Within this coursework essay, I hope to address the concepts of marketing and operations management and apply it to the Build-A-Bear case study. I will include an example of a transformation process model and explain how it is relevant to this particular company by including the transforming/transformed inputs, the transformation process, and the outputs. Also, I will identify the unique communication method used between Maxine Clark and her customers. Moreover, I will explain how Build-A-Bear contrasts with traditional toy shops by exploring the different marketing strategies used; specifically customer relationships. Finally, I will evaluate the facets of the Build-A-Bear product and describe the transaction that takes place. Introduction
Build-A-Bear is a toy shop which sells fully customisable bears and accessories which are created and manufactured by the customer and put together by staff. The company has opened more than 200 stores and has custom-made more than 30 million teddy bears. Annual revenues reached 262 million Euro’s in 2005 and it is predicted that the company will experience a 20% annual growth. The share price has increased by 56% since it went public. Build-A-Bear hopes to franchise 20 stores per year, internationally. This coursework looks at the operations in detail, specifically the inputs, processes and outputs of the company using a process model to illustrate. This also helps to show how the company uses a unique manufacturing technique (allowing the customers to get involved). Moreover, I will look at how Build-A-Bear differentiates itself from traditional toy shops in order to gain an insight into how its sales growth has survived when other, similar, toy shops have failed. I hope to analyse the customer relationships that the company has built up and why it has input so much into retaining its customers, using the idea of customer equity and customer lifetime value. Finally, I will review the actual aspects of the Build-A-Bear product in detail and what makes their product special. This will also include an explanation of the transaction that takes place between the customer and the company, exploring the idea that an experience is being sold and not just a product.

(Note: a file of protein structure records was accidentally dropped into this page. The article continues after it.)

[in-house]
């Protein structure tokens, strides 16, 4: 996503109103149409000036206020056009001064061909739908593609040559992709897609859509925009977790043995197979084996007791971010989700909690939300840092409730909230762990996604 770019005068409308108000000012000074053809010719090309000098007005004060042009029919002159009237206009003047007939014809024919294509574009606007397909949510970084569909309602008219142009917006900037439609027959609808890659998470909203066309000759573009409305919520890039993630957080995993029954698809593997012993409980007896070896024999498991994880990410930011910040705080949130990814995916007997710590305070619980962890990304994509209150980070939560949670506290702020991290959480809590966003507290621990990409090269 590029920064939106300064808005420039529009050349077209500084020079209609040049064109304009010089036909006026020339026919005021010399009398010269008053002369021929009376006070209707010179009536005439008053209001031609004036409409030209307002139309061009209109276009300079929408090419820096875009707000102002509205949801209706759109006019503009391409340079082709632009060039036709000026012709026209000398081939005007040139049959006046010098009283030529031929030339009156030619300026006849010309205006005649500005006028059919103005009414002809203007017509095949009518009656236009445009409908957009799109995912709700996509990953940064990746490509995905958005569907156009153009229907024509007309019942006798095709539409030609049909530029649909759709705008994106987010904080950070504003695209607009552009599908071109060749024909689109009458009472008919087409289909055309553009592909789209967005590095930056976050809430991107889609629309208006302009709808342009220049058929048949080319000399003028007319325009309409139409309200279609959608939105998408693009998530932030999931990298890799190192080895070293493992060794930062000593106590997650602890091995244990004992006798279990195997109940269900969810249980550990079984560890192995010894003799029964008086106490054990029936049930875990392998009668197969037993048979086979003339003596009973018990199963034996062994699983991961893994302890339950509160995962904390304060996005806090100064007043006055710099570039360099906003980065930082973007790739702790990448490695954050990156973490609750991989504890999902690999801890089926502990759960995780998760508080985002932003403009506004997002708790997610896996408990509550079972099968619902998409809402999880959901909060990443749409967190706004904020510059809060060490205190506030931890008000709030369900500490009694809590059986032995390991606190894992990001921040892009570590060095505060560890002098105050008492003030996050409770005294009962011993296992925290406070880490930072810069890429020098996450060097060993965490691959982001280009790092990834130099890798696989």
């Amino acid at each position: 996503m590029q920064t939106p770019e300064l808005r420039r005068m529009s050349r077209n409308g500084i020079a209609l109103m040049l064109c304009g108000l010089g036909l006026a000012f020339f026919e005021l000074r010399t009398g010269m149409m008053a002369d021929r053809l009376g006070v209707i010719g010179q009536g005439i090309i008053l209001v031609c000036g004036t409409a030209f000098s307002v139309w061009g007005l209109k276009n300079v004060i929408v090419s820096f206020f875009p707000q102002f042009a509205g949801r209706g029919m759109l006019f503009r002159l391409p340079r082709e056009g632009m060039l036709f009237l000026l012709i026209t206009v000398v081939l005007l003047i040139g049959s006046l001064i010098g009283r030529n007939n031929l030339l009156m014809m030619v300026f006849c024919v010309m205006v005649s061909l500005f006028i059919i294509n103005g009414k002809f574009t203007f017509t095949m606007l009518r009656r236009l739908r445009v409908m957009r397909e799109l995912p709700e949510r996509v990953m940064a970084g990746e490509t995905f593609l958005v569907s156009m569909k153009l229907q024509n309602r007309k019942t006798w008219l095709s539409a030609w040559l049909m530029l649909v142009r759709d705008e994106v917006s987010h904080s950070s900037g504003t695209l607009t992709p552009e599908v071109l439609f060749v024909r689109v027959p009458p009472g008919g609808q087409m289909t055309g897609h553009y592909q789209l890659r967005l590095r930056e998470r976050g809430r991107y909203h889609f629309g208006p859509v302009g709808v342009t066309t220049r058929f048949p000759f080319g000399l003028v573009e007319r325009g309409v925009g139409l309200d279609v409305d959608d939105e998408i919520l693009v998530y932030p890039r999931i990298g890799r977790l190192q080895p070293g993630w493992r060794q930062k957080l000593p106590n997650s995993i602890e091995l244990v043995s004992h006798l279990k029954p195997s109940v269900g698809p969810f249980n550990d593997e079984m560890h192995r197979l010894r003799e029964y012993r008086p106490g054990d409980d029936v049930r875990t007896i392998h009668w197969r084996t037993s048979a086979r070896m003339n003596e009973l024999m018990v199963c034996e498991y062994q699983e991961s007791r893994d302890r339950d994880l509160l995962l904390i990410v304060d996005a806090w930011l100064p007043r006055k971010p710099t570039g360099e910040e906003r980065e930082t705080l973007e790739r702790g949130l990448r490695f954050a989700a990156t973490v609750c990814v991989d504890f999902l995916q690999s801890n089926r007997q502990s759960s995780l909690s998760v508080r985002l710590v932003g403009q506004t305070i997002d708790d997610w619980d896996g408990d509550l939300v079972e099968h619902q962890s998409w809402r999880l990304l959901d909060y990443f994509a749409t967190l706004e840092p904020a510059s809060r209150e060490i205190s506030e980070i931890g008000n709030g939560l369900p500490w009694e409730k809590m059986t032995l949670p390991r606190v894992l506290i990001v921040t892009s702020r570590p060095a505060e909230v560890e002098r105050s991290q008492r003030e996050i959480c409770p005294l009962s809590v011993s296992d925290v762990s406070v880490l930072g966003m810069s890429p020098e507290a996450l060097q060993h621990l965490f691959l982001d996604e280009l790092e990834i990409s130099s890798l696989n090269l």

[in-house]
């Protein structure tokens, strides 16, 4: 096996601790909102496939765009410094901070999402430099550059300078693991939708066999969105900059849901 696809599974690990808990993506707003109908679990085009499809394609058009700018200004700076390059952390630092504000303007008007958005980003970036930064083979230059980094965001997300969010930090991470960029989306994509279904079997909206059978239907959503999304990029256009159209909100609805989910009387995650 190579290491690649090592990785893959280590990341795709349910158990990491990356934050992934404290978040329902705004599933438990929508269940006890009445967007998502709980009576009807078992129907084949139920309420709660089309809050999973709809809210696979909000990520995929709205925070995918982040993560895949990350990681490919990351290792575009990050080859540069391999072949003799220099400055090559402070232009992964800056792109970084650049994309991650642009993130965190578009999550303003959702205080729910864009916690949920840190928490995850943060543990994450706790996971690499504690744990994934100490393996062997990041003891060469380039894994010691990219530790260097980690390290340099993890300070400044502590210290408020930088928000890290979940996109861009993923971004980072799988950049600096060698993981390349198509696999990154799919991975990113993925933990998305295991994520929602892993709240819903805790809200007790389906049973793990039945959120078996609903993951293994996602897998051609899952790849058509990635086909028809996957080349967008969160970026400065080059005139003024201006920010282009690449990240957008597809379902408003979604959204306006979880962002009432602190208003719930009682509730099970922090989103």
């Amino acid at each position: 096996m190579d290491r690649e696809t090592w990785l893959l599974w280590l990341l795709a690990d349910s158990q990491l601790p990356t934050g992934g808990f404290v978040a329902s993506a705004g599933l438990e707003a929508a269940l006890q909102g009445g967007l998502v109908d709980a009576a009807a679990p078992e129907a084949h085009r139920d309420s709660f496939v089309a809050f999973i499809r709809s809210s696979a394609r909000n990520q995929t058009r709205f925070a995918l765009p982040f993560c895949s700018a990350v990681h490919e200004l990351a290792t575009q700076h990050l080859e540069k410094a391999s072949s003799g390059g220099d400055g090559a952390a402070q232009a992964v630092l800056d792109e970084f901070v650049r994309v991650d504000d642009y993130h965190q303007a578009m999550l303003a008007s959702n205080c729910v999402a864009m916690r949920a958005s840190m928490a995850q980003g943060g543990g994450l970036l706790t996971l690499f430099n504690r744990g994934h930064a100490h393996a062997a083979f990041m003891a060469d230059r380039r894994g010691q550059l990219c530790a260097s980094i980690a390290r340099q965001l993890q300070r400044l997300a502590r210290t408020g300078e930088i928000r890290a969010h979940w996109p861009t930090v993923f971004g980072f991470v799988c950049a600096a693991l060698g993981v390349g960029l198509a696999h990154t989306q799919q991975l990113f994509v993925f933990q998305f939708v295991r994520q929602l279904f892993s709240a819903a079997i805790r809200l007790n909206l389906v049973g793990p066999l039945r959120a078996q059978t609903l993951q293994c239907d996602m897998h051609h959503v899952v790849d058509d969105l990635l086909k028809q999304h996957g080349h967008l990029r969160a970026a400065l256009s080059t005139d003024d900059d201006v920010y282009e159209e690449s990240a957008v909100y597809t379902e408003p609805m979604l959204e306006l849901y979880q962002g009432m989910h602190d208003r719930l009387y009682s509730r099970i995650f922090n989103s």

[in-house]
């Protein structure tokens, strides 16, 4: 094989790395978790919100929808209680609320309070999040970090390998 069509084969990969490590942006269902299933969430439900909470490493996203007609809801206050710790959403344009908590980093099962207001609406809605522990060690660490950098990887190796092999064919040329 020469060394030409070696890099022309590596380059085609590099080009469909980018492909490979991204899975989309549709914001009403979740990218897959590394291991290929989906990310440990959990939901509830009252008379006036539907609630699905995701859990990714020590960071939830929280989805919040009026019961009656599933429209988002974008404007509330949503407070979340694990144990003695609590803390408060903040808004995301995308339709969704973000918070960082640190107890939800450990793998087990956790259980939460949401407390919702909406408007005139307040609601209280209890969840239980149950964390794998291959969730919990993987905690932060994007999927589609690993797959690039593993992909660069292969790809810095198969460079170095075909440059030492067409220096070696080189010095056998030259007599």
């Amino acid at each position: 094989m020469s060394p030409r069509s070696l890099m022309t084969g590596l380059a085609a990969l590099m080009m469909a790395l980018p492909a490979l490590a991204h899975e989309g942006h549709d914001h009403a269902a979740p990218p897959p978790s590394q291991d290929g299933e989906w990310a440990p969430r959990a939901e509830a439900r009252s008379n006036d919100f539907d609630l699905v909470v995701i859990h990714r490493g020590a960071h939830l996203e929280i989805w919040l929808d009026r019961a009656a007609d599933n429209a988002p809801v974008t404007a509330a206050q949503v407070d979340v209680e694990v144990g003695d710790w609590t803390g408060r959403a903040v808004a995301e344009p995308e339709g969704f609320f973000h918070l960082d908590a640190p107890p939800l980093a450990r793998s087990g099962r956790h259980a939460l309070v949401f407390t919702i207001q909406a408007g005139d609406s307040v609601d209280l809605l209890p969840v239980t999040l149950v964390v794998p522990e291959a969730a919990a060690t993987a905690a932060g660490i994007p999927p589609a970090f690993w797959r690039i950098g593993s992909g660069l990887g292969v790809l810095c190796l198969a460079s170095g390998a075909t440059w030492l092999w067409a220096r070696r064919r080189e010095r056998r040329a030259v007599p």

The following diagram is a Transformation Process Model. It is used to illustrate and describe “operations in terms of their input resources, transforming processes and outputs of goods and services” (Slack, 2007). The model consists of Input Resources. One element is Transformed Resources, these are the resources which are changed or converted in the process, and an example would be materials. Materials could be transformed in the manner of; its physical property, in the case of a manufacturing facility. Moreover, materials could be transformed in the sense of their location (delivery companies) also; the possession could be changed as in the case of retail outlets. Finally, operations can store materials e.g. in warehouses. The other input component is Transforming Resources. These are the inputs which are used on the transformed resources, for example facilities and staff. After these inputs have been transformed, the outputs consist of tangible products and intangible services which ultimately are transferred onto customers. In relation to the Build-A-Bear case study, the model differs slightly to the normal layout. For example, within the transformed resources input, there is no input of information because no information has changed possession, been stored, changed purpose/form, or changed location. Materials are a transformed resource because the toy needs the material, garments, voice boxes, etc. to be manufactured into the end product, a bear. The customers’ psychological states of mind are transformed due to the personalised entertainment factor of the Build-A-Bear experience. In addition, the transforming resources are the facilities, such...